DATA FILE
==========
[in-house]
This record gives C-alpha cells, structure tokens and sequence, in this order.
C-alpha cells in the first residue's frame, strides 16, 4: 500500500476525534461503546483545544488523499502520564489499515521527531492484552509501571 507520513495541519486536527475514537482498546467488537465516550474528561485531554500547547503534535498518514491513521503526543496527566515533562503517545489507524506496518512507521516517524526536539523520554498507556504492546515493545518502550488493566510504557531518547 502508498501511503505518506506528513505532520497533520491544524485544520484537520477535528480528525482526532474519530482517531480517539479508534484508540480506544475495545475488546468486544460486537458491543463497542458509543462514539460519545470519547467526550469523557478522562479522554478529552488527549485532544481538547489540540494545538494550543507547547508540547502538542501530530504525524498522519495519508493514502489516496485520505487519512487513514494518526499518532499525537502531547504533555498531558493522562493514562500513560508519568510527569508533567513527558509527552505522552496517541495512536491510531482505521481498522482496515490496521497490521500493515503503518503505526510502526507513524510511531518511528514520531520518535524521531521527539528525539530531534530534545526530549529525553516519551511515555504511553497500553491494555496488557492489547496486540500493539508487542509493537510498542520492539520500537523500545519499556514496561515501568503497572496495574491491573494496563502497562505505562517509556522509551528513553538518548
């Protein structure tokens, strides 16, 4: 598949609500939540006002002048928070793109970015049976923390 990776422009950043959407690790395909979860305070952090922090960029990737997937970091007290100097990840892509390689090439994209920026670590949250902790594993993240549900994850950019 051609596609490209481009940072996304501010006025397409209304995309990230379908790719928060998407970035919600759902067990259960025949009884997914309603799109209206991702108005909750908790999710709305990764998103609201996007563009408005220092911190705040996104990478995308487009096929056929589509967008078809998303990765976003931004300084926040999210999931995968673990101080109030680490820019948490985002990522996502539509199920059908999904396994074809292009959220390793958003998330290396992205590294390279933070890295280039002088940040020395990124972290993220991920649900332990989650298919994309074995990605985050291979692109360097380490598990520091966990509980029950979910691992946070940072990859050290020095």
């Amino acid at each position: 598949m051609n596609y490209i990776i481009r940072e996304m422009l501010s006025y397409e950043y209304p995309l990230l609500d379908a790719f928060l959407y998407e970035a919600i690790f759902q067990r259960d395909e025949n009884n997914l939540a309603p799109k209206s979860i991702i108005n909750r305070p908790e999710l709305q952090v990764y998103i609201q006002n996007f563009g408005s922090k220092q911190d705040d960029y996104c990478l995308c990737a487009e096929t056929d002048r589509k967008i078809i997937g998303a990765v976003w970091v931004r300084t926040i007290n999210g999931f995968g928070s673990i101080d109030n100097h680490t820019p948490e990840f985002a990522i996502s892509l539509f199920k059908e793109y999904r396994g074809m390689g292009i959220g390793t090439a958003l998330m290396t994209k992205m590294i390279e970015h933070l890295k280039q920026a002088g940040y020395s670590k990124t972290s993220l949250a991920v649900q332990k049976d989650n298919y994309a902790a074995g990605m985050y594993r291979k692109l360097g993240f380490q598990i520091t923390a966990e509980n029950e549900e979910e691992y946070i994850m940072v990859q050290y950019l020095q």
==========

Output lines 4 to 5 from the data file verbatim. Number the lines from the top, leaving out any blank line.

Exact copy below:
């Protein structure tokens, strides 16, 4: 598949609500939540006002002048928070793109970015049976923390 990776422009950043959407690790395909979860305070952090922090960029990737997937970091007290100097990840892509390689090439994209920026670590949250902790594993993240549900994850950019 051609596609490209481009940072996304501010006025397409209304995309990230379908790719928060998407970035919600759902067990259960025949009884997914309603799109209206991702108005909750908790999710709305990764998103609201996007563009408005220092911190705040996104990478995308487009096929056929589509967008078809998303990765976003931004300084926040999210999931995968673990101080109030680490820019948490985002990522996502539509199920059908999904396994074809292009959220390793958003998330290396992205590294390279933070890295280039002088940040020395990124972290993220991920649900332990989650298919994309074995990605985050291979692109360097380490598990520091966990509980029950979910691992946070940072990859050290020095």
């Amino acid at each position: 598949m051609n596609y490209i990776i481009r940072e996304m422009l501010s006025y397409e950043y209304p995309l990230l609500d379908a790719f928060l959407y998407e970035a919600i690790f759902q067990r259960d395909e025949n009884n997914l939540a309603p799109k209206s979860i991702i108005n909750r305070p908790e999710l709305q952090v990764y998103i609201q006002n996007f563009g408005s922090k220092q911190d705040d960029y996104c990478l995308c990737a487009e096929t056929d002048r589509k967008i078809i997937g998303a990765v976003w970091v931004r300084t926040i007290n999210g999931f995968g928070s673990i101080d109030n100097h680490t820019p948490e990840f985002a990522i996502s892509l539509f199920k059908e793109y999904r396994g074809m390689g292009i959220g390793t090439a958003l998330m290396t994209k992205m590294i390279e970015h933070l890295k280039q920026a002088g940040y020395s670590k990124t972290s993220l949250a991920v649900q332990k049976d989650n298919y994309a902790a074995g990605m985050y594993r291979k692109l360097g993240f380490q598990i520091t923390a966990e509980n029950e549900e979910e691992y946070i994850m940072v990859q050290y950019l020095q």